My love for food is an expensive affair. I once spent $25 on a burger because I couldn't decide which toppings I wanted the most so I panicked and ordered them all. When a new restaurant opens up, I am the first in line, salivating over the delicious possibilities and insisting that we order at least half of the menu. It is money well spent and I regret nothing, but sometimes I want something cheap and satisfying. This can be a conundrum in Anchorage, where food prices are often sky-high; I joke that my homemade guacamole costs as much as caviar.
These are my favorite places to treat myself without breaking the bank. The denim of dining out -- not fancy, eminently comfortable and looks good on everyone. And at around $8 a pop for a filling meal, you can set aside the savings to purchase all the avocados you want.
Bennys Food Wagon
This place makes me so happy. Benny's little wagon of joy has been feeding locals for decades and I'm grateful they're still around. The lunch special ($8, rice and beans plus two items) is a perfect amalgamation of cheese, beans and spice. The choices are straightforward. Tacos, beef burritos, cheese burritos, tamales, tostadas and enchiladas constitute the whole of it, but that's all that's necessary. I like to stand in the steamy wagon and watch them work; culinary alchemy is created from five or six simple ingredients. My favorite combo is the hard taco and cheese burrito. That burrito has been my comfort food since before I knew that was a term. I take my little foil-wrapped plate to the car, turn the heat on full blast and pretend I'm eating street food in Mexico.
913 Photo Ave., 907-350-5711
Happy hour at Orso (3-6 p.m. and 9 p.m-close every day) is a lovely way to try new flavors without fully committing to an entire plate -- like speed dating for your tastebuds. We tried the crispy cauliflower ($2.95), rosemary potato bread ($3.95), polenta ragu ($3.95) and crispy ravioli ($6.95). The ravioli has been a staple at Orso for years and I love it still. Alaska Pasta Co. five-cheese ravioli is served with a pesto and tomato sauce duo and is as addicting as you would imagine deep-fried cheese to be. What caught my attention were the newer additions of polenta and rosemary bread. The bread was really fantastic, warm and crusty, fragrant with herbs. Tomato chutney, sweet cream butter and hummus are served on the side, while the polenta ragu comes topped with a yolky fried egg. Happy hour is perfect for groups, the closest thing we have to tapas in Anchorage.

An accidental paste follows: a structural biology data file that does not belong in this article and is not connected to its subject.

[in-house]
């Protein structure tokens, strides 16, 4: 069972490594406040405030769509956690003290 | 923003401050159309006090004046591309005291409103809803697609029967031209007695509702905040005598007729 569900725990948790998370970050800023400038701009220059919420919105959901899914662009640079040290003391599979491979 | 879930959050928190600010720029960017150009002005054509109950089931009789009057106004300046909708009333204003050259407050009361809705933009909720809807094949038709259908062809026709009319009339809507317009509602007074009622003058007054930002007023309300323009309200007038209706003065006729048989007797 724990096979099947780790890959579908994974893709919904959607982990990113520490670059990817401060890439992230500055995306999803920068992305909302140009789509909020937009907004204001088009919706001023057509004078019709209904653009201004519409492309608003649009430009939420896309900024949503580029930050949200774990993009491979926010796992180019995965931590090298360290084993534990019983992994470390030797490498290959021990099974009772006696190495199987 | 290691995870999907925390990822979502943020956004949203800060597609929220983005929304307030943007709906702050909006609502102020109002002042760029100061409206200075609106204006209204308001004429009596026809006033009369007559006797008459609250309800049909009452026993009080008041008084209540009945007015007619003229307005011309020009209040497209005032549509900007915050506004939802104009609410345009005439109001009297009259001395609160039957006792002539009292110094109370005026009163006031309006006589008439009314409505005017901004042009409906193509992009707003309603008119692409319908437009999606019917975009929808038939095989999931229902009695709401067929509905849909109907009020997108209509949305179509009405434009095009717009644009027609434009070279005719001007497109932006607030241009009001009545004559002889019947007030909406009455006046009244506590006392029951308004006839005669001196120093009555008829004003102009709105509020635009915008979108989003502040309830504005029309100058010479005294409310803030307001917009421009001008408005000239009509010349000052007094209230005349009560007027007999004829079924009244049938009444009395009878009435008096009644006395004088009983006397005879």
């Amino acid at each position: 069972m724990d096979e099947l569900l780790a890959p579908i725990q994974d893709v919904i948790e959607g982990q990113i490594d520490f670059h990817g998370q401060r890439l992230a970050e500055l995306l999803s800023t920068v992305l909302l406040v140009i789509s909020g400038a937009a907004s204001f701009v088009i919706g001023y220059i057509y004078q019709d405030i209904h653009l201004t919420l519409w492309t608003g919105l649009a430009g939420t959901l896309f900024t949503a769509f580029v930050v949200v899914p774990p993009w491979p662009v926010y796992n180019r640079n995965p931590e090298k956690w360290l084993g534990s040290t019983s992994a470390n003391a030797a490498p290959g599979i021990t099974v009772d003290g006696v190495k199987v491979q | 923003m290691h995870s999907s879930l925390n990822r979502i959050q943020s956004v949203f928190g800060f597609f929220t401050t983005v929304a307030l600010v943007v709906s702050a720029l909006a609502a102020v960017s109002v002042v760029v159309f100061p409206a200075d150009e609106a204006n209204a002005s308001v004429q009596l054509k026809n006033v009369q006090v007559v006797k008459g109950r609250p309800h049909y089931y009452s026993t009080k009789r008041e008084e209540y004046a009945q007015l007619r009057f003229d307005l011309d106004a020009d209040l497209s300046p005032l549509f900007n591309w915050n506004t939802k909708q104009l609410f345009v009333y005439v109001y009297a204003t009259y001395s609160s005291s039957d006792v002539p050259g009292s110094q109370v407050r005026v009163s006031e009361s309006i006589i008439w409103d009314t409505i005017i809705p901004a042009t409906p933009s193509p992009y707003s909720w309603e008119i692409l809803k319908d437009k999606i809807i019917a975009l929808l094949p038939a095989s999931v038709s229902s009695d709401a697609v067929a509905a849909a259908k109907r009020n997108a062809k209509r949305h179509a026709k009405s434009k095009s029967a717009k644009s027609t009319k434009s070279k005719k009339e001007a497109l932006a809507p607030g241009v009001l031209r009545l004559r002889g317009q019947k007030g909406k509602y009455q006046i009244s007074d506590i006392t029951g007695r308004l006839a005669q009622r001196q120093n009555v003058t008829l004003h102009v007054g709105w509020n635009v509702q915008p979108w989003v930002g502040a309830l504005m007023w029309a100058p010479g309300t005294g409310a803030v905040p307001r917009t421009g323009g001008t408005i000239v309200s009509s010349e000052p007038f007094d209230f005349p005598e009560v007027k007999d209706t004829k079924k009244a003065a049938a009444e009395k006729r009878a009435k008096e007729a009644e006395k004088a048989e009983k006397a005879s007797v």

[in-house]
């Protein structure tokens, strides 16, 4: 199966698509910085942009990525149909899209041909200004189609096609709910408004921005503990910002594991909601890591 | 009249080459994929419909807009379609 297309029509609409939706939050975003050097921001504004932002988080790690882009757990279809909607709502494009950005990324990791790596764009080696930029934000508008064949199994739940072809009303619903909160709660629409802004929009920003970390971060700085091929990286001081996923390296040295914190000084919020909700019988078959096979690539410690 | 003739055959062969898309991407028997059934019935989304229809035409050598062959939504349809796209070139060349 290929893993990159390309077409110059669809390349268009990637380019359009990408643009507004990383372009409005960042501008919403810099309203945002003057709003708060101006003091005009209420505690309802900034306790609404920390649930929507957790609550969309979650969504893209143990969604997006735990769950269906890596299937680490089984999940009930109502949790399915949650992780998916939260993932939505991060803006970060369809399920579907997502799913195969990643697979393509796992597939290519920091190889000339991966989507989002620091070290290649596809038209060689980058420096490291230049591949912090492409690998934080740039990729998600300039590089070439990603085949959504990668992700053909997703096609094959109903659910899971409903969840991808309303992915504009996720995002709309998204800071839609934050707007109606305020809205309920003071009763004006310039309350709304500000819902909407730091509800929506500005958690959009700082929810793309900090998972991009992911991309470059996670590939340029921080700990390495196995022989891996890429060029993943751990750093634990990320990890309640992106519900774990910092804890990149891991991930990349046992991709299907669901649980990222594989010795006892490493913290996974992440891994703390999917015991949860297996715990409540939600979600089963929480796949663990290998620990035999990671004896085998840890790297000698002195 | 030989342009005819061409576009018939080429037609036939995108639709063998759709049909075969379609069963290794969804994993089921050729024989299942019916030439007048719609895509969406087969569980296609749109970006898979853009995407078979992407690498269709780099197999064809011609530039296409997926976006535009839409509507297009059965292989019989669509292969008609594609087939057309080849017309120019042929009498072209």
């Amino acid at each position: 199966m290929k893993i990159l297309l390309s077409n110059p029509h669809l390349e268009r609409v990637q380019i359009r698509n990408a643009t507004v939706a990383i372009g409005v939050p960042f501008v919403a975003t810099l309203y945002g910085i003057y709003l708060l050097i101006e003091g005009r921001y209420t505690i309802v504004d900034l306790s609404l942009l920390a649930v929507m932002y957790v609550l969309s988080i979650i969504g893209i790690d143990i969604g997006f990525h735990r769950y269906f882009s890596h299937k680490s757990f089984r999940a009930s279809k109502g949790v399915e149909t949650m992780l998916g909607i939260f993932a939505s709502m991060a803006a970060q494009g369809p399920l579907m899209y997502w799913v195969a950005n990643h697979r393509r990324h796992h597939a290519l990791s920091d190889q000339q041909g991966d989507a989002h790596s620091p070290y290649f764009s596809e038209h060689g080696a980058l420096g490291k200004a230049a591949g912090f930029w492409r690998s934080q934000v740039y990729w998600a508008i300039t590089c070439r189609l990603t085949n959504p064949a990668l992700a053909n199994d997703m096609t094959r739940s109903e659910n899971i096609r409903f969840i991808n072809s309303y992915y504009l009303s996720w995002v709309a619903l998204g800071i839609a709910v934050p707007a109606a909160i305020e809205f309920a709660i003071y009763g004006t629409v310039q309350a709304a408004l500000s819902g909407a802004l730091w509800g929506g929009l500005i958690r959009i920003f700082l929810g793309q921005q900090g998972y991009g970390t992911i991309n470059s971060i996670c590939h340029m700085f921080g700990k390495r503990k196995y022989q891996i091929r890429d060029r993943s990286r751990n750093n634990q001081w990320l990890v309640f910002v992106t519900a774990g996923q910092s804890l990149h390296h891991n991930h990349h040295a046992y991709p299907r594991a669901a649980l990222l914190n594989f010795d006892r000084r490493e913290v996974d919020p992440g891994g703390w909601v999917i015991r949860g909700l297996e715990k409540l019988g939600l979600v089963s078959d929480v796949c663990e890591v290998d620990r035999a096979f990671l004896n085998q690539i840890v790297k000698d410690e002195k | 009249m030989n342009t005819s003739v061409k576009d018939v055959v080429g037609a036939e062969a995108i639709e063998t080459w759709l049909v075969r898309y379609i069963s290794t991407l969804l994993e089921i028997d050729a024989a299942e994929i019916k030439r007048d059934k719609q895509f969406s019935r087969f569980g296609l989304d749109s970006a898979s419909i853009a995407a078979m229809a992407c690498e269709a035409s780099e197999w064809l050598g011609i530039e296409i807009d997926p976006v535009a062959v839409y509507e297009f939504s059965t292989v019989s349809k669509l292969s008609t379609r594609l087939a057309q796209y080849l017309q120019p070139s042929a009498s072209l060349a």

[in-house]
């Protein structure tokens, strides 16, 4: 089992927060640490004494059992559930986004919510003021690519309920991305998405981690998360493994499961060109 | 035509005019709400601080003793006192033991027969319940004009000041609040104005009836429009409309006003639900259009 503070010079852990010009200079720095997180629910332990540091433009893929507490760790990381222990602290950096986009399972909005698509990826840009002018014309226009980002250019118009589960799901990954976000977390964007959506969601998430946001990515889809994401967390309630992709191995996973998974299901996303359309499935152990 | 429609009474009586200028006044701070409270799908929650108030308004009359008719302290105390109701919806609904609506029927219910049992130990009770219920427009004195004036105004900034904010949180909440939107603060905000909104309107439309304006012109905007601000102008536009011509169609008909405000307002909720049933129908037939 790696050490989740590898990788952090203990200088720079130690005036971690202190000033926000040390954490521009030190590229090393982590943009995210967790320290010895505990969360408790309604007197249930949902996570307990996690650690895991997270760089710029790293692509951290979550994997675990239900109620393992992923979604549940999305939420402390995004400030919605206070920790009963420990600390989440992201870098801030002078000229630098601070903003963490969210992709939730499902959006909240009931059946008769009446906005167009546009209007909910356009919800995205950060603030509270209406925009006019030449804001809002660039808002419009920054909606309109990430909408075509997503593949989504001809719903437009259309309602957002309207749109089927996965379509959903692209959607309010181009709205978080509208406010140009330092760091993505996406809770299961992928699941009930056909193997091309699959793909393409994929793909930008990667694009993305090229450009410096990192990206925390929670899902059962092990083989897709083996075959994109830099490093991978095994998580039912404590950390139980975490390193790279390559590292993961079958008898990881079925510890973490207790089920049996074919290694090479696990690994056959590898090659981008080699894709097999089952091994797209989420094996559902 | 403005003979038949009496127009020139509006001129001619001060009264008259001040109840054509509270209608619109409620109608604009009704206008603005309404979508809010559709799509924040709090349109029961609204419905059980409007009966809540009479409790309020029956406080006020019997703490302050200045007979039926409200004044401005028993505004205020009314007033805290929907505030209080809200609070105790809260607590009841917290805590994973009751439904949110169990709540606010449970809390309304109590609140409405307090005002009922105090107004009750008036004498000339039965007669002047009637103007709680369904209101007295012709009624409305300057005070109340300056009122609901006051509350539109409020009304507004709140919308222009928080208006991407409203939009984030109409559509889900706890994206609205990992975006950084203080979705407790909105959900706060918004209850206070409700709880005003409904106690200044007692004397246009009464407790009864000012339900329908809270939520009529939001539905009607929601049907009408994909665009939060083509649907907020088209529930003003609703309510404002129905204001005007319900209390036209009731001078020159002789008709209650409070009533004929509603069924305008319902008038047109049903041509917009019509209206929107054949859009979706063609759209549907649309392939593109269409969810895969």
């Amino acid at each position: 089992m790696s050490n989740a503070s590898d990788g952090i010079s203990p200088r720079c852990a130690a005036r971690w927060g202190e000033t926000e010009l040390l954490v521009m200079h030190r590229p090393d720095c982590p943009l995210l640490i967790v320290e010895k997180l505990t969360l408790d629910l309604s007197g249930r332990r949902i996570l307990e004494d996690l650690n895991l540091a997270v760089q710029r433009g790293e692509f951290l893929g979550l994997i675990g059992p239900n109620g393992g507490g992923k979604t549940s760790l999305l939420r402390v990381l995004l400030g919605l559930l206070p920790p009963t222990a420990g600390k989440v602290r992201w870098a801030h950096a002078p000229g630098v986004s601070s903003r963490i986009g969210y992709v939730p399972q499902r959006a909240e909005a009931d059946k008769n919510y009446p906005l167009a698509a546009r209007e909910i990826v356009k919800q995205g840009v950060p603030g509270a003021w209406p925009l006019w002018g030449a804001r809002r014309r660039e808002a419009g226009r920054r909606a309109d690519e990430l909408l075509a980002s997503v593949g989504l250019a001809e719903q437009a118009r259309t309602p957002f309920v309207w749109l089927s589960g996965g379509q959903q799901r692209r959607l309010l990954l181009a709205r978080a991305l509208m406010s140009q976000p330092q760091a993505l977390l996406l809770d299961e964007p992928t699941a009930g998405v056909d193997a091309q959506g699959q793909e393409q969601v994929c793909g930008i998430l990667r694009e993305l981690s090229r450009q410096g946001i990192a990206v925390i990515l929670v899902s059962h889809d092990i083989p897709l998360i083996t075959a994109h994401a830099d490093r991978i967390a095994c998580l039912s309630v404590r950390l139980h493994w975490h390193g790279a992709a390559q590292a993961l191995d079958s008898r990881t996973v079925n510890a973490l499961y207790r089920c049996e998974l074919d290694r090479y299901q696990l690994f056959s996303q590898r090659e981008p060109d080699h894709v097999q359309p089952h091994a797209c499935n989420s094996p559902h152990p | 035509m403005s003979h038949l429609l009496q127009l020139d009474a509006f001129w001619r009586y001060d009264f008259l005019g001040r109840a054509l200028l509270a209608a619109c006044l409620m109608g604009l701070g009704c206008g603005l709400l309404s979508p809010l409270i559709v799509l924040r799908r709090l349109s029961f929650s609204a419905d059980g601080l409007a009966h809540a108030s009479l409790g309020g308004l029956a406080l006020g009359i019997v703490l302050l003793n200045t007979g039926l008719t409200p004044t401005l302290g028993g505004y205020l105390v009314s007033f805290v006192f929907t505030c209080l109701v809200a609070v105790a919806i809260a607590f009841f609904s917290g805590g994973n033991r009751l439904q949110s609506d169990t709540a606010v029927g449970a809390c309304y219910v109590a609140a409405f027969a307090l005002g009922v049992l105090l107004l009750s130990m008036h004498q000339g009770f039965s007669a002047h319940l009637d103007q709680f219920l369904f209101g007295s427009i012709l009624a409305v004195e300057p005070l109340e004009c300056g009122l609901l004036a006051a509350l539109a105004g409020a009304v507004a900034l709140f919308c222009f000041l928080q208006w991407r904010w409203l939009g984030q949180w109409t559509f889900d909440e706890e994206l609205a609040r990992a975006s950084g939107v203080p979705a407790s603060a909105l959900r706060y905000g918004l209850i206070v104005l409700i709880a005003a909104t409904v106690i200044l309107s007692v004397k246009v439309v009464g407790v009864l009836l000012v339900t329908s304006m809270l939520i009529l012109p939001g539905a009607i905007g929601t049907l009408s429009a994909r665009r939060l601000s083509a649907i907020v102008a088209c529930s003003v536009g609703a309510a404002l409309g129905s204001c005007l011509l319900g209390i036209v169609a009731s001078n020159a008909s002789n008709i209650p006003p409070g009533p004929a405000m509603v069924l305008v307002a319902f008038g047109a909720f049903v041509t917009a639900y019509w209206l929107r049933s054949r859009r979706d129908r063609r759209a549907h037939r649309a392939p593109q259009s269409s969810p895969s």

737 W. Fifth Ave., 907-222-3232
Bear Tooth Grill
Sometimes I think the nicest thing about being an adult is brunch. On the weekends, the Bear Tooth's cheerfully raucous dining room is my go-to. It's always packed, the drinks are spot-on and for a mere $6, you, too, can eat a giant fluffy pile of biscuits and gravy. This is for the half-order, which is what I recommend unless you plan on lying down for the rest of the day. The buttermilk beauties are house made and the gravy is straight from Grandma. I add plenty of freshly ground pepper and hot sauce, and I always share so that I can guilt people into giving me bites of their food, too. It's shocking how many things taste great when dragged through sausage gravy.
1230 W. 27th Ave., 907-276-4200
Midnight Sun Cafe
Downtown, tucked into a corner of the Fifth Avenue parking garage, is this gem of a cafe. I would always stop there on my way to bartending gigs to get freshly baked cookies and a sandwich. It's a huge step up from the food court and still very reasonably priced. The breakfast croissant ($5) with cheese, sausage or ham and a fried egg is a killer way to start the day. The veggie croissant ($4.75) with a fried egg, spinach, tomato and Swiss is less of a gut-buster but no less satisfying. The Cafe's Daily Special ($8.25) is what keeps me coming back. Half of a sandwich, the soup of the day and baby carrots make me feel healthy and responsible. I swear I can taste the love. Plus, they always let me pick out the biggest cookie.
245 W. Fifth Ave., Suite 106, 907-743-0572
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